As the first phase of US Sports Betting is coming to a close, there is one notable entity that is not all-in. ESPN is barely a blip on the radar for the early but impactful era of sports betting expansion. For branding itself as being cutting edge and with plenty of self-described “attitude,” ESPN has been a stodgy curmudgeon when it comes to sports gambling. Now there are questions as to if ESPN has missed the party. Indeed, ESPN did not cash in massively as a media outlet or as an operator.
It is true that the World Wide Leader inked advertising deals with Caesars Sportsbook and Draft Kings. But it failed to secure comparable big exclusive ad deals such as the ones that NBC or CBS snagged. Even more embarrassing is that ESPN did try. According to reports last year, it was looking for at least $3 billion over several years to license the ESPN brand to a sportsbook partner. However, partners backed off from that price tag. And now, market leaders have established their brand and share.
ESPN parent company Disney held a recent earnings call and what was notable was that, for the first time in several quarters, there was no talk of sports betting. It appears as if the marketing chance that ESPN arrogantly assumed that it had is likely gone. Just as bad is the now-falling ad spend from the industry. But that closing door opens up another potential moneymaker. That is the chance to run a sportsbook under the ESPN brand.
ESPN has repeatedly said it is willing to go down that sportsbook road as long as it has a partner with industry expertise. ESPN might have benefited from waiting rather than missing out from that perspective. But the delays are not from the ESPN culture of being cutting edge.
Currently, the competitive environment is now much less intense. Some operators have dropped out of the sector entirely. For example, WynnBet and Caesars cut marketing dramatically, while other companies are turning their focus to profitability rather than growth at all costs. Almost everyone agrees that nobody will win a spending war and that costs must be reigned in,
And in an era of constant change, it is shortsighted to assume the US sports betting market is settled in perpetuity with FanDuel and DraftKings atop the pile. It has proven to be difficult even for the biggest brands to remain at the point in an industry that has often resembled a blood bath. A great example is the growth of BETMGM over the last year. Another one is how Sky Bet rose to prominence after the market matured.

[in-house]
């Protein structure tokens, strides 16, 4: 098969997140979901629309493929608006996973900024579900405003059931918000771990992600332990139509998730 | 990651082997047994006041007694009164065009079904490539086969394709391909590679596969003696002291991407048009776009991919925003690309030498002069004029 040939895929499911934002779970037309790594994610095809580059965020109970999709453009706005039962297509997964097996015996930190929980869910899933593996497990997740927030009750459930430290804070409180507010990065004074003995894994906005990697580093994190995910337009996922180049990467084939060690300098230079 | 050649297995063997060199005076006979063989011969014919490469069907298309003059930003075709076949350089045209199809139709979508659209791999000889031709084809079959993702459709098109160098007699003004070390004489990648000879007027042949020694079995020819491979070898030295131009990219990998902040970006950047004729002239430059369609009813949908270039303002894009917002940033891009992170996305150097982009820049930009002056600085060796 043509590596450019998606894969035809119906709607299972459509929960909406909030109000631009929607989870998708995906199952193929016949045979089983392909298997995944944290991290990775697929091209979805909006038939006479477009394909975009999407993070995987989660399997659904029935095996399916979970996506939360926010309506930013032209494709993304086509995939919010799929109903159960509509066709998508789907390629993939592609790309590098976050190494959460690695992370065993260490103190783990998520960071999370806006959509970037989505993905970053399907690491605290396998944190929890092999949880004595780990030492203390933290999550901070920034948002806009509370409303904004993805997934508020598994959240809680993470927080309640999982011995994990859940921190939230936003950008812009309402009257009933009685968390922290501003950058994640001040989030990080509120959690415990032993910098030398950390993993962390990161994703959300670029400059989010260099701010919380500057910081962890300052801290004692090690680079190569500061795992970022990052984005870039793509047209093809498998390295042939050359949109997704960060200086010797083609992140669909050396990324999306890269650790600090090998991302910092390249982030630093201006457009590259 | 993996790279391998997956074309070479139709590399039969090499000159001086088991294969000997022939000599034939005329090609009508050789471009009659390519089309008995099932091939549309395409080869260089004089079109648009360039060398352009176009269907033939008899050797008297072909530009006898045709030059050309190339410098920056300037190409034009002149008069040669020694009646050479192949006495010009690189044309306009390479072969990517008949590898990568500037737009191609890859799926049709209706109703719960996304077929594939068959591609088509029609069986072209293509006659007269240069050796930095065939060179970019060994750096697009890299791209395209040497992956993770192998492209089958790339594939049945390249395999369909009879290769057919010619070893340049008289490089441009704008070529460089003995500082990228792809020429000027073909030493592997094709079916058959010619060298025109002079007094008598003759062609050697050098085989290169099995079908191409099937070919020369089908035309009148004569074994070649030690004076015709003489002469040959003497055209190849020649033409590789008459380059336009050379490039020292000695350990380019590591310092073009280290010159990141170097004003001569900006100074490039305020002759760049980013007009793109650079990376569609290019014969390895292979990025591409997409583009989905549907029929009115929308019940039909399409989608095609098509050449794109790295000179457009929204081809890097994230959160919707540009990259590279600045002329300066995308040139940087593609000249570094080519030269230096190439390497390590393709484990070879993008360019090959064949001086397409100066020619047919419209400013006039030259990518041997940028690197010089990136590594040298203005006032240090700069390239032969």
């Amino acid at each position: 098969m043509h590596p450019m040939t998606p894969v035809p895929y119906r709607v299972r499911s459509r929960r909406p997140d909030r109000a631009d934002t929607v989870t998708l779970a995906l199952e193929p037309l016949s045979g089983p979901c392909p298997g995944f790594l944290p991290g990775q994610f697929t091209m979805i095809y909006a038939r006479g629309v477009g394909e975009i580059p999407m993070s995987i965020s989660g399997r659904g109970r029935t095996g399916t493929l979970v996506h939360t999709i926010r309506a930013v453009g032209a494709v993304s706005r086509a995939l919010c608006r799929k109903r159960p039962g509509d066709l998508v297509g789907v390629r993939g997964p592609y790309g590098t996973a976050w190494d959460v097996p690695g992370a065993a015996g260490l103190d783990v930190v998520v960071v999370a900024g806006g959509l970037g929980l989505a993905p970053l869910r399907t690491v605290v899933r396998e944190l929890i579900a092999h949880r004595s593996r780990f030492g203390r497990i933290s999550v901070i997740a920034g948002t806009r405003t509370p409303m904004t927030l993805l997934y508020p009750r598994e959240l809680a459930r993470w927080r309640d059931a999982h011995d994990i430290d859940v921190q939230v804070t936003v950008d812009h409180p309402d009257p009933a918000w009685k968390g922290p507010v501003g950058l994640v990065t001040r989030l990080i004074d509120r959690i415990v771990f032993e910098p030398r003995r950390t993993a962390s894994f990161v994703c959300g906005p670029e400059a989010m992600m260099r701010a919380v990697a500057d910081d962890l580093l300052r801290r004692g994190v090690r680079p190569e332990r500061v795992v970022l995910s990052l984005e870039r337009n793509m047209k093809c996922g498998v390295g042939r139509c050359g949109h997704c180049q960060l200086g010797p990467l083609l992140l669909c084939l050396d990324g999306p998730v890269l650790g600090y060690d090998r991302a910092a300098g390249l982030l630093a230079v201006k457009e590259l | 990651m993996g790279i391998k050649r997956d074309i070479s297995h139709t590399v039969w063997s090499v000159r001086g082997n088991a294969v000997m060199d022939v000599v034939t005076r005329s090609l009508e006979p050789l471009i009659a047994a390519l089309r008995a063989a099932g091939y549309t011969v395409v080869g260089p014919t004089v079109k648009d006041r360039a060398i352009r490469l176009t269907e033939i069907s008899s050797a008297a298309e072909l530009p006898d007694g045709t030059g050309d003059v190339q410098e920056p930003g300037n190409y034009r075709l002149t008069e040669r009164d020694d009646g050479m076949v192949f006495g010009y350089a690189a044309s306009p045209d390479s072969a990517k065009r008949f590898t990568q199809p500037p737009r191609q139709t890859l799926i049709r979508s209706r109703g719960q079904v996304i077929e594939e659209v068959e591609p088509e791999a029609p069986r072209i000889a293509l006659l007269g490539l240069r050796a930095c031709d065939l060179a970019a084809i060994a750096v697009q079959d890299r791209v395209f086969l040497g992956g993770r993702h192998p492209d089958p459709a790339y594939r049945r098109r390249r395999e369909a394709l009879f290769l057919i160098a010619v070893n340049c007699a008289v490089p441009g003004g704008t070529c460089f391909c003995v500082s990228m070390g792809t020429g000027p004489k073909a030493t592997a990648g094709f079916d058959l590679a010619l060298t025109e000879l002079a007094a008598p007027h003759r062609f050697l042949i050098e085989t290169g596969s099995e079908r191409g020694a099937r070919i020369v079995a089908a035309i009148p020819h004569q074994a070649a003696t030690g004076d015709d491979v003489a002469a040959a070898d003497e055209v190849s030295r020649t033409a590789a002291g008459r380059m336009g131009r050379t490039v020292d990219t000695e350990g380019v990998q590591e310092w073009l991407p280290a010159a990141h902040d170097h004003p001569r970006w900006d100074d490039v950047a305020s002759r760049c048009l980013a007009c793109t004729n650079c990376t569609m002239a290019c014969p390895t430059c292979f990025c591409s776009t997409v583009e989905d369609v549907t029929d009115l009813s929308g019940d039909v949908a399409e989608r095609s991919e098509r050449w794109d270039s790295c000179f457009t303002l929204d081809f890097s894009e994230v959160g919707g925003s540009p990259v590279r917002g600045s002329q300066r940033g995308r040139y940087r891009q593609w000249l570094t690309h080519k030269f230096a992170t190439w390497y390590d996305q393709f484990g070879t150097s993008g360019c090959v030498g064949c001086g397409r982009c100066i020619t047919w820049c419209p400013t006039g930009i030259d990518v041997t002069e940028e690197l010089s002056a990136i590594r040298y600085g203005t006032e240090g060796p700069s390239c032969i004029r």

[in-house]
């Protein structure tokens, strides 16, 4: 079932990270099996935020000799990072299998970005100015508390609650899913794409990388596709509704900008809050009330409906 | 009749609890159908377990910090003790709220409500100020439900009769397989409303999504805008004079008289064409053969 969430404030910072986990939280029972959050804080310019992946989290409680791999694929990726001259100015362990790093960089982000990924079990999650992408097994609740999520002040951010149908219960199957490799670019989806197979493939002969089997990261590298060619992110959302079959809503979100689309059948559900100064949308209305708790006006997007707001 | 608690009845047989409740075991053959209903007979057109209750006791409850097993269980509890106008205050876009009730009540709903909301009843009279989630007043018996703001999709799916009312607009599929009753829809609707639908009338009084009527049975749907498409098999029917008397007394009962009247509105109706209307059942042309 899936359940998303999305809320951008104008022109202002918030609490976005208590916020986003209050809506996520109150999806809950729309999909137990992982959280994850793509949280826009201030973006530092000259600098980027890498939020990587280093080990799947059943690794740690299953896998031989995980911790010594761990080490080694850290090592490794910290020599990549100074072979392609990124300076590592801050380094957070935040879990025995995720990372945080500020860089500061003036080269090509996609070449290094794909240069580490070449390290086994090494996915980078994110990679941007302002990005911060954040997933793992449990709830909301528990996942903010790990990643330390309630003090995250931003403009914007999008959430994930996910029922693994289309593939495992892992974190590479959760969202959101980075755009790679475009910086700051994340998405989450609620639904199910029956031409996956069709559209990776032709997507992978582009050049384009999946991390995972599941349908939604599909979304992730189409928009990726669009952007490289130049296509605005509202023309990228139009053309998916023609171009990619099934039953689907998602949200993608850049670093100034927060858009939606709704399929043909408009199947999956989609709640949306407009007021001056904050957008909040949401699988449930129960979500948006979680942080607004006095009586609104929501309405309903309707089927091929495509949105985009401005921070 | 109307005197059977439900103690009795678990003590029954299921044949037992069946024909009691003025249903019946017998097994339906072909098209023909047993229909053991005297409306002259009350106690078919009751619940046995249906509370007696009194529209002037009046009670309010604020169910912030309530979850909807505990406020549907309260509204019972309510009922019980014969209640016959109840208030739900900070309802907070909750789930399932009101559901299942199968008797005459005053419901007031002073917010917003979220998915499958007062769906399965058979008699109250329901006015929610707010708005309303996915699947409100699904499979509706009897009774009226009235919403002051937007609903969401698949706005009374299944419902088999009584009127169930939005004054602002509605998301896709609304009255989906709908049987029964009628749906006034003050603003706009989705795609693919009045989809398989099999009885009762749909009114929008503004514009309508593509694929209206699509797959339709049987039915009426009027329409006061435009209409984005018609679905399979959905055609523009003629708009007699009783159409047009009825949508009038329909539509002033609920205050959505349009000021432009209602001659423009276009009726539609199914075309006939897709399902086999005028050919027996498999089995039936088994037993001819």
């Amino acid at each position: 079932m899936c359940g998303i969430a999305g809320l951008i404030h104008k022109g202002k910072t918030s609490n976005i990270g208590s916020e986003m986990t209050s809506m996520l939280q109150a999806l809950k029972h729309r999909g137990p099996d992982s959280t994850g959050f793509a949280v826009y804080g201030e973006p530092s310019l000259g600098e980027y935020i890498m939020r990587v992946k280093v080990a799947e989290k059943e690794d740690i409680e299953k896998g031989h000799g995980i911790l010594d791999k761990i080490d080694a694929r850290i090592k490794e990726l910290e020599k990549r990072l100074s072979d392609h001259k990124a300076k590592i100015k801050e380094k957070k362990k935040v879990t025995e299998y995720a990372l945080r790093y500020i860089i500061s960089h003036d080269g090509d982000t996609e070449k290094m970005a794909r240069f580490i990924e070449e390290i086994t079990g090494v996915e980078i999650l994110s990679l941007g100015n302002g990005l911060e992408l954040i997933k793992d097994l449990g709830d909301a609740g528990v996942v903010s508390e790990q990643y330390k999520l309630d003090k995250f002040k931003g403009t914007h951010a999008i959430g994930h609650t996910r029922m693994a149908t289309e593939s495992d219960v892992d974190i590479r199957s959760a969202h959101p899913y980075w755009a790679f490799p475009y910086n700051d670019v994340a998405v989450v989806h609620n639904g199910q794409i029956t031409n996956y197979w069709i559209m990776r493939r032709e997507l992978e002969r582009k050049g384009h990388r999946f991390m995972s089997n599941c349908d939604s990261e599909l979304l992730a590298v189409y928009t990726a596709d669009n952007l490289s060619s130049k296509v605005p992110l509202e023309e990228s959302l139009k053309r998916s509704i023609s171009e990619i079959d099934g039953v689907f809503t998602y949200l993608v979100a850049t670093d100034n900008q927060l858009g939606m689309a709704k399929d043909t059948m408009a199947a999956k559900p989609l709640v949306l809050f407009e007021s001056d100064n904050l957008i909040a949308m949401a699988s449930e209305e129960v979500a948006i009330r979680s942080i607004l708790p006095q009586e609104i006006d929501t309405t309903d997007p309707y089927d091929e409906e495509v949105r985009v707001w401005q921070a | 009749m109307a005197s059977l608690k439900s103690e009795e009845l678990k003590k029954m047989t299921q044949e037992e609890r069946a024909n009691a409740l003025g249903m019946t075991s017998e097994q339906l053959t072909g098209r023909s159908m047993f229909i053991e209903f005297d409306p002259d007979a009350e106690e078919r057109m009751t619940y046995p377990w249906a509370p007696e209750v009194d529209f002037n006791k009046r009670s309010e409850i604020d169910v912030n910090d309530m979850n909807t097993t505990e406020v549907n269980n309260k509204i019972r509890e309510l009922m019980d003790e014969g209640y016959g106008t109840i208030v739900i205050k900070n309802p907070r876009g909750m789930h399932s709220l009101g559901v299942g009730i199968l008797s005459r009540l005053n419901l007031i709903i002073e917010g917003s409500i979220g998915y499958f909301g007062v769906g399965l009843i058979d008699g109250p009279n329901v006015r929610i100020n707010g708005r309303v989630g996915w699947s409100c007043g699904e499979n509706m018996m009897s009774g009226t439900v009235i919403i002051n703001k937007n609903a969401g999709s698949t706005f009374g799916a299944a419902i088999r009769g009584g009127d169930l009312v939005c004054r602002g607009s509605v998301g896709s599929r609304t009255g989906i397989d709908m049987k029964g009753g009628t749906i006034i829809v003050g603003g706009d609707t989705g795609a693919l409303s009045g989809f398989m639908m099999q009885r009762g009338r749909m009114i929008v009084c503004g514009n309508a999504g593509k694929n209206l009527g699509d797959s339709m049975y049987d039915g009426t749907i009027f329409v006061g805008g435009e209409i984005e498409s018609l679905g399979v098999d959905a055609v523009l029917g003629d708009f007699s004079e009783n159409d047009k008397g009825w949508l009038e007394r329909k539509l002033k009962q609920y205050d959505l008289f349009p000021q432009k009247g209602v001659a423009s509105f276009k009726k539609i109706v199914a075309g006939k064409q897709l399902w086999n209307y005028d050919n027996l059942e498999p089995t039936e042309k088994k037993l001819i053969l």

Sky Bet didn’t become a serious player until about 12 years ago. The theory is that ESPN is much more dominant than Sky Sports was in the UK. Thus, ESPN stands a better chance for quicker success. The Sky Bet comparison is a good one because ESPN has many attributes that made Sky Bet a success, starting with a massive customer acquisition funnel via TV and digital assets. And then consider that over 5.5 million people have played the free-to-play game at Fox Sports.
Perhaps the bigger question then is ESPN’s partner. Who will bring the technology and operational expertise to pair with the ESPN brand and customer base? One option that immediately comes to mind is Bet 365, given the quality of the product and relative lack of brand awareness in the US.
Yet another option that could make a lot of sense is PointsBet. PointsBet would be a potential technology partner, with the company’s betting app ranking third in a recent app review by Eilers and Krecjick’s, trailing only FanDuel and DraftKings. Alternatively, one of the current market leaders could opt for a dual-brand strategy with ‘ESPNBet’ alongside BetMGM.
The exact details remain to be seen, but the opportunity is clear. ESPN is still evaluating various options in the space. The good news is that ESPN has not missed the boat as explosive as the industry expansion has been. In fact, most believe that the boat has barely left the dock.
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